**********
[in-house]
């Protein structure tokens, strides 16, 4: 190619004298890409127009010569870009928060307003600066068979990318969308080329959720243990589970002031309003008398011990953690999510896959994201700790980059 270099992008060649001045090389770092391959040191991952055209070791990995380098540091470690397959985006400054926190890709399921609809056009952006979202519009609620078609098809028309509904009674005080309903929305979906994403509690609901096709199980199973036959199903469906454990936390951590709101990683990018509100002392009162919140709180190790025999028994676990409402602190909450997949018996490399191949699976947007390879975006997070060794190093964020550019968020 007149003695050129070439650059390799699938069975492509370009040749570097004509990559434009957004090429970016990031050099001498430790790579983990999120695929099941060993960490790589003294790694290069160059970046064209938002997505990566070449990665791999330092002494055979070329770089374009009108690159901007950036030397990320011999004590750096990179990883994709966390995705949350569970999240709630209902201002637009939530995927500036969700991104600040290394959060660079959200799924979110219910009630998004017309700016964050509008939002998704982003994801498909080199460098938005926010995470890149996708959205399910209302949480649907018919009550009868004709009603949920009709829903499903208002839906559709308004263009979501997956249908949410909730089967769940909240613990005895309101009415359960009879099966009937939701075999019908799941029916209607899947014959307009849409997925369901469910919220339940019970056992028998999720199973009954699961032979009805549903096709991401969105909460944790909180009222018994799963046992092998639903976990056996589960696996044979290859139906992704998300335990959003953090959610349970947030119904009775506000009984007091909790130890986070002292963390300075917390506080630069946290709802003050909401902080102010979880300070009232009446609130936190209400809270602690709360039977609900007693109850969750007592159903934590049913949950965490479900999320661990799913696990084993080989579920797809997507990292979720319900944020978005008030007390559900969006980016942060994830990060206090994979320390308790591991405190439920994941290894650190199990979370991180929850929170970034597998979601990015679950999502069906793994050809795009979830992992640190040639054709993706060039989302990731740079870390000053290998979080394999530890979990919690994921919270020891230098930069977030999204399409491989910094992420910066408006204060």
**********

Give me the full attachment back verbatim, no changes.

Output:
[in-house]
């Protein structure tokens, strides 16, 4: 190619004298890409127009010569870009928060307003600066068979990318969308080329959720243990589970002031309003008398011990953690999510896959994201700790980059 270099992008060649001045090389770092391959040191991952055209070791990995380098540091470690397959985006400054926190890709399921609809056009952006979202519009609620078609098809028309509904009674005080309903929305979906994403509690609901096709199980199973036959199903469906454990936390951590709101990683990018509100002392009162919140709180190790025999028994676990409402602190909450997949018996490399191949699976947007390879975006997070060794190093964020550019968020 007149003695050129070439650059390799699938069975492509370009040749570097004509990559434009957004090429970016990031050099001498430790790579983990999120695929099941060993960490790589003294790694290069160059970046064209938002997505990566070449990665791999330092002494055979070329770089374009009108690159901007950036030397990320011999004590750096990179990883994709966390995705949350569970999240709630209902201002637009939530995927500036969700991104600040290394959060660079959200799924979110219910009630998004017309700016964050509008939002998704982003994801498909080199460098938005926010995470890149996708959205399910209302949480649907018919009550009868004709009603949920009709829903499903208002839906559709308004263009979501997956249908949410909730089967769940909240613990005895309101009415359960009879099966009937939701075999019908799941029916209607899947014959307009849409997925369901469910919220339940019970056992028998999720199973009954699961032979009805549903096709991401969105909460944790909180009222018994799963046992092998639903976990056996589960696996044979290859139906992704998300335990959003953090959610349970947030119904009775506000009984007091909790130890986070002292963390300075917390506080630069946290709802003050909401902080102010979880300070009232009446609130936190209400809270602690709360039977609900007693109850969750007592159903934590049913949950965490479900999320661990799913696990084993080989579920797809997507990292979720319900944020978005008030007390559900969006980016942060994830990060206090994979320390308790591991405190439920994941290894650190199990979370991180929850929170970034597998979601990015679950999502069906793994050809795009979830992992640190040639054709993706060039989302990731740079870390000053290998979080394999530890979990919690994921919270020891230098930069977030999204399409491989910094992420910066408006204060």